Tuesday, October 20, 2009

NLCS Games 2-4

- Pedro Martinez and Vicente Padilla were both great in their respective starts. I wasn't real sure what to expect out of either.

- Chase Utley's defense cost the Phillies runs in three straight games, but is ultimately nothing to worry about. He's too good a player and too hard a worker to expect that to continue. The shame of losing game two was that the Phils could have returned home up 2-0 and would have had brooms on the mind.

- Just as damaging to the Phils cause was Ronnie Belliard's bunt that wasn't fielded. The Dodgers effectively got five outs from the Phillies, and scored just enough to win.

- Aside from all that, you can't expect to win when you score one run

- J.A. Happ continued to look scared in game two

- Game three was a classic 'somebody got to pay' game, with the Phils not amused by having their former teammate Padilla shove it to them. Hiroki Kuroda, nothing personal, it was just your turn.

- Find me a trade deadline deal in recent years with as much playoff impact as the Cliff Lee deal. Lee has been untouchable for the Phillies, while the Dodgers thought they had a deal done for him, and didn't end up with him. Think about how this series, the whole second half even, would be different if the Dodgers got Lee instead of the Phillies.

- And humor me a bit and assume that in the scenario above, the Phillies still didn't get Roy Halladay

- I wonder what Roy Halladay thinks when he watches the Phillies in the playoffs these days

- Manny Ramirez made a nice running grab in the eighth inning of game four, temporarily keeping the Dodgers in the lead. I guess that made up for the play in the sixth when Shane Victorino hit a ball into the leftfield corner and Manny loafed after it, then missed the cut off man, allowing Victorino to easily stride into third with a leftfield triple. I don't care how fast the runner is, THAT should never happen, save a ridiculous outfield overshift.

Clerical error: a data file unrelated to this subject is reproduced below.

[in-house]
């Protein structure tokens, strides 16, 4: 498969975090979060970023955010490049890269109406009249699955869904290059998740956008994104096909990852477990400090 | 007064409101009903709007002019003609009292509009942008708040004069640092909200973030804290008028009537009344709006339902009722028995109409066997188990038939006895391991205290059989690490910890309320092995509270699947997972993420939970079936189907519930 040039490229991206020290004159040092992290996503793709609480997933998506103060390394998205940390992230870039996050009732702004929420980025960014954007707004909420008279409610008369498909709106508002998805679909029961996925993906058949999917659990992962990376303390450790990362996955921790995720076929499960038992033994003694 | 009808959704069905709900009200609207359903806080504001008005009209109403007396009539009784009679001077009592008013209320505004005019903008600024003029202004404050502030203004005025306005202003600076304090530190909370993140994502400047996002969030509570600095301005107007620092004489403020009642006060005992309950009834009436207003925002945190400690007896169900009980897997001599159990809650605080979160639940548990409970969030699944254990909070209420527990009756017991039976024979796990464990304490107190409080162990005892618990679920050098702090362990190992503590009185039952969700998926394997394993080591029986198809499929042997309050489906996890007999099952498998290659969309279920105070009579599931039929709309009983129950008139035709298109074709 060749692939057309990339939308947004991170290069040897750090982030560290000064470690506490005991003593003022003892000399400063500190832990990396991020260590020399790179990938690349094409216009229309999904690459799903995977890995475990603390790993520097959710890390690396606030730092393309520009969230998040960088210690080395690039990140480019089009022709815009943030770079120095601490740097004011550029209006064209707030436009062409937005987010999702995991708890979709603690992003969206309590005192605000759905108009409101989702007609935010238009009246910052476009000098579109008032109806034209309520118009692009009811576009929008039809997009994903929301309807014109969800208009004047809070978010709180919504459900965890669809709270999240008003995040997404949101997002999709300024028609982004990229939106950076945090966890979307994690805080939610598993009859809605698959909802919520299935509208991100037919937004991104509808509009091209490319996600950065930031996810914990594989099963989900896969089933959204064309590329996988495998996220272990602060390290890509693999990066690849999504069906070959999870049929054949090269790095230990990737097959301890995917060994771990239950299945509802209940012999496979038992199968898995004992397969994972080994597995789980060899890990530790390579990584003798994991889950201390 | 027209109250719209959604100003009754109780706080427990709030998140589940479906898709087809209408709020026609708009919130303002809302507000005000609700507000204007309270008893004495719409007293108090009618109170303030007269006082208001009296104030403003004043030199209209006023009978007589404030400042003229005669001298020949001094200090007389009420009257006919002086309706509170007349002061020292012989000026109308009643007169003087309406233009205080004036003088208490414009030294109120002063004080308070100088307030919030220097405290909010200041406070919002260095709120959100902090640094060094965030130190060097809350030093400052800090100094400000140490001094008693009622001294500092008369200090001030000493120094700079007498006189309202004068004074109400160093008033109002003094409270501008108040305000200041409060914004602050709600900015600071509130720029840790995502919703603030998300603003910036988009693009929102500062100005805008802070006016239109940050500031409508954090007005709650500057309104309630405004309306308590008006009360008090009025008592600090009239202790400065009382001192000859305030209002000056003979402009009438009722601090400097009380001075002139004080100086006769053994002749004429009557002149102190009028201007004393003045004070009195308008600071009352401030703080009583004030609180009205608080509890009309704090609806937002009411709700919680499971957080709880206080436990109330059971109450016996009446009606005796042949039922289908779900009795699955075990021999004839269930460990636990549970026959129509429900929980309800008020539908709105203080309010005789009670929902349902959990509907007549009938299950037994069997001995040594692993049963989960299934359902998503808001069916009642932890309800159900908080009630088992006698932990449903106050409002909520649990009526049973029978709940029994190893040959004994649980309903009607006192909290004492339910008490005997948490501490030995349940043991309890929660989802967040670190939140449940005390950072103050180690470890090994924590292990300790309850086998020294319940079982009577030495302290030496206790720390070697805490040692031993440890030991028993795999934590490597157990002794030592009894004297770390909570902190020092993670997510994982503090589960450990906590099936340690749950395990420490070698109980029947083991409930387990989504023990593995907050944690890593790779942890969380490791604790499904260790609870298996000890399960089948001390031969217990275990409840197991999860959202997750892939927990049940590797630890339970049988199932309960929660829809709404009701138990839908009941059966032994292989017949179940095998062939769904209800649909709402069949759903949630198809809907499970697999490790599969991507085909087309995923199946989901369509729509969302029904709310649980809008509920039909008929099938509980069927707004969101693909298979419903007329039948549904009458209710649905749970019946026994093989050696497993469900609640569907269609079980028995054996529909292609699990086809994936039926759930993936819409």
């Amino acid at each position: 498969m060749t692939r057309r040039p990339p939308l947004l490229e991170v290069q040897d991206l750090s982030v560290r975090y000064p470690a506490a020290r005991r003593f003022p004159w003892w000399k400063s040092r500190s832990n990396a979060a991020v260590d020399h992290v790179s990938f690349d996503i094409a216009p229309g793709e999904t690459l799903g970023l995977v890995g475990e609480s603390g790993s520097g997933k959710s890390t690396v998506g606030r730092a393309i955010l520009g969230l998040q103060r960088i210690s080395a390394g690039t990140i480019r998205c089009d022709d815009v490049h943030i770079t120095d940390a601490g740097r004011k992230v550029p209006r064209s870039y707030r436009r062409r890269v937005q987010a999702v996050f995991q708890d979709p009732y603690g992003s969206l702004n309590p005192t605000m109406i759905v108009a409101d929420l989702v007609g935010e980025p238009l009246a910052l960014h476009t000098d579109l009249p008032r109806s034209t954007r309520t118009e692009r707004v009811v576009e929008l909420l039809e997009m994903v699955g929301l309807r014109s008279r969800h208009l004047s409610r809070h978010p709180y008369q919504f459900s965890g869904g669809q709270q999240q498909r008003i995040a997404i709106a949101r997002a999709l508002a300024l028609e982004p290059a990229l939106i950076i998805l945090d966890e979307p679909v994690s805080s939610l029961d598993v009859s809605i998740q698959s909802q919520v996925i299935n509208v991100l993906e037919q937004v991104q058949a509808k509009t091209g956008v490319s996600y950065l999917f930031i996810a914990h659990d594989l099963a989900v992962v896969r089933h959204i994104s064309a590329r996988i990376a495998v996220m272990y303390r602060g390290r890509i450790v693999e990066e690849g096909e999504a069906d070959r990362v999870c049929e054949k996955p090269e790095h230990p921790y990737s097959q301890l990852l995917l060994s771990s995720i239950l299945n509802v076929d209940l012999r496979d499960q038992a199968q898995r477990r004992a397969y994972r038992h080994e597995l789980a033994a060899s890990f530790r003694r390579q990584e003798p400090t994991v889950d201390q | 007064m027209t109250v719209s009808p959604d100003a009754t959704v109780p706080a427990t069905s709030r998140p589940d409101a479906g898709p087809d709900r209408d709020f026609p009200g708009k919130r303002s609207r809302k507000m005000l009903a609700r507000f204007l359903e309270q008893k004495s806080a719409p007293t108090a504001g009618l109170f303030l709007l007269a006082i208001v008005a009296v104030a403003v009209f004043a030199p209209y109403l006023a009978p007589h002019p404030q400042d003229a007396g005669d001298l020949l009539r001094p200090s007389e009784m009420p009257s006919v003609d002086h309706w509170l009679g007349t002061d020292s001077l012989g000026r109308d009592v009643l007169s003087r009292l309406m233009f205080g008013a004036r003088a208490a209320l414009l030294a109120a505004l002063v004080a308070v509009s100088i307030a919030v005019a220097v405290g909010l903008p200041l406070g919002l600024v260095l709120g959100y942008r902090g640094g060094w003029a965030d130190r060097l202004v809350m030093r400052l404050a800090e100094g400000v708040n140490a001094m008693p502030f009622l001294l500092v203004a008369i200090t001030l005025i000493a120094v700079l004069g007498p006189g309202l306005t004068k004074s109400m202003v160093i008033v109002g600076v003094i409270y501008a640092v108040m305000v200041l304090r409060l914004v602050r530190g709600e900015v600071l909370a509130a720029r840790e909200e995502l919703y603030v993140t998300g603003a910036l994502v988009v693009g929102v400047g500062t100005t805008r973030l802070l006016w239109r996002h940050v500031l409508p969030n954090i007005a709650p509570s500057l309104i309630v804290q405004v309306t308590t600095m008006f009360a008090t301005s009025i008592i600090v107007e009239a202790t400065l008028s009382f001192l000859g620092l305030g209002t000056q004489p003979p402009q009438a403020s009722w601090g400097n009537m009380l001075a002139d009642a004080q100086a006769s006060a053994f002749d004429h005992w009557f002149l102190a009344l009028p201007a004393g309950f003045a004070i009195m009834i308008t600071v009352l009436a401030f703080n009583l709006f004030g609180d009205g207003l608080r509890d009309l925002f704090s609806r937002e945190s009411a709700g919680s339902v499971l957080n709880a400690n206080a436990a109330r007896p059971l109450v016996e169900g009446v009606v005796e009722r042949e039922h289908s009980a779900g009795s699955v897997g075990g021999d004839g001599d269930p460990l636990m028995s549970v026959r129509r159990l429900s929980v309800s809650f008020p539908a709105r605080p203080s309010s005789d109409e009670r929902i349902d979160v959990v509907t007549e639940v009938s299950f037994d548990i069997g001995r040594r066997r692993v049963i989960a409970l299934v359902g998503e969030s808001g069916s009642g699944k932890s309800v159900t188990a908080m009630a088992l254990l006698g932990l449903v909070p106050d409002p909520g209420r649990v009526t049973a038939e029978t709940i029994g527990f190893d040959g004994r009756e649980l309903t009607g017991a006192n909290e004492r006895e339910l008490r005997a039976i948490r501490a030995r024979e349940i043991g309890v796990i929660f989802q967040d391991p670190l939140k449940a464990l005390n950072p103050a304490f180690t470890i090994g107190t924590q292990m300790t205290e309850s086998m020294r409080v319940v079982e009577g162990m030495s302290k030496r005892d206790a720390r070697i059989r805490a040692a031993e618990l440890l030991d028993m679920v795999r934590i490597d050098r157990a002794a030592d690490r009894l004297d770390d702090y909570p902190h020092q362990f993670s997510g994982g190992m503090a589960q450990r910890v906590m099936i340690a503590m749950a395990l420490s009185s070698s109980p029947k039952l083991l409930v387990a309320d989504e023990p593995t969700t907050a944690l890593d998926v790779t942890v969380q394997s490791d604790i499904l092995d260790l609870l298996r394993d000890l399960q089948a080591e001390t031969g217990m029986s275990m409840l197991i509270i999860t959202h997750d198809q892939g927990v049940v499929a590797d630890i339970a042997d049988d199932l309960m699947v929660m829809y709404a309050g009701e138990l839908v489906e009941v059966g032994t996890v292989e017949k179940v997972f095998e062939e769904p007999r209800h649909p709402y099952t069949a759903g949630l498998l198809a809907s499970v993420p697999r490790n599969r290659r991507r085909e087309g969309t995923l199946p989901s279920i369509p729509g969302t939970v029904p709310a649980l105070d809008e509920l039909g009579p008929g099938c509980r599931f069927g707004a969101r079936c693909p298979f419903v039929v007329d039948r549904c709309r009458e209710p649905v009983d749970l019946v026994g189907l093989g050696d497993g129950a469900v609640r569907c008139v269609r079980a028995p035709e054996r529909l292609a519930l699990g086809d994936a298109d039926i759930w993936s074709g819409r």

- Jonathan Broxton = Dennis Eckersley. Prior to game four, there had only been two walkoff extra base hits to win a playoff game when the hitting team had two outs and was trailing. One was Cookie Lavagetto in the 1947 World Series (ruining Bill Bevens no-hitter), and the other was Kirk Gibson's pinch-hit home run off of Eckersley in game one of the 1988 World Series. I think I've seen that play once or twice. In post game interviews, Broxton had that same stunned, vacant stare that Eck had after giving up the homer to Gibson.

- If you're Broxton and you throw 100 mph consistently, what are you doing nibbling around with Matt Stairs? I know he took you out 800 feet last year, but Stairs is done, and even the best pitchers get taken really deep every once in awhile. That's not showing the ability to quickly forget about bad pitches that a dominant closer needs, especially this time of year.

- Lost in all the hysteria over the way the Phillies won the game was the fact that Brad Lidge looked really, really good in his appearance. He blew away Matt Kemp and then froze Andre Ethier with a good tight slider to end the top of the ninth. The game was Lidge's first win of the year, regular season or playoffs.

- Once again, Eric Bruntlett finds himself right in the middle of Phillies history. Two game-winning runs in last year's World Series, an unassisted triple play, now he scores as the front half of the dramatic ending to 2009 NLCS Game Four. It's either a knack for being at the right place at the right time or dumb luck, but either way, big ups to Bruntlett.

- THAT boys and girls, is what I'm talking about when I illustrate the differences between the Phillies and the Mets. Or, as Mitch Williams said on the pre-pre-game show on the radio before game four, the Mets are the kid in high school that talks about beating people up, the Phillies are the team that actually beats people up.

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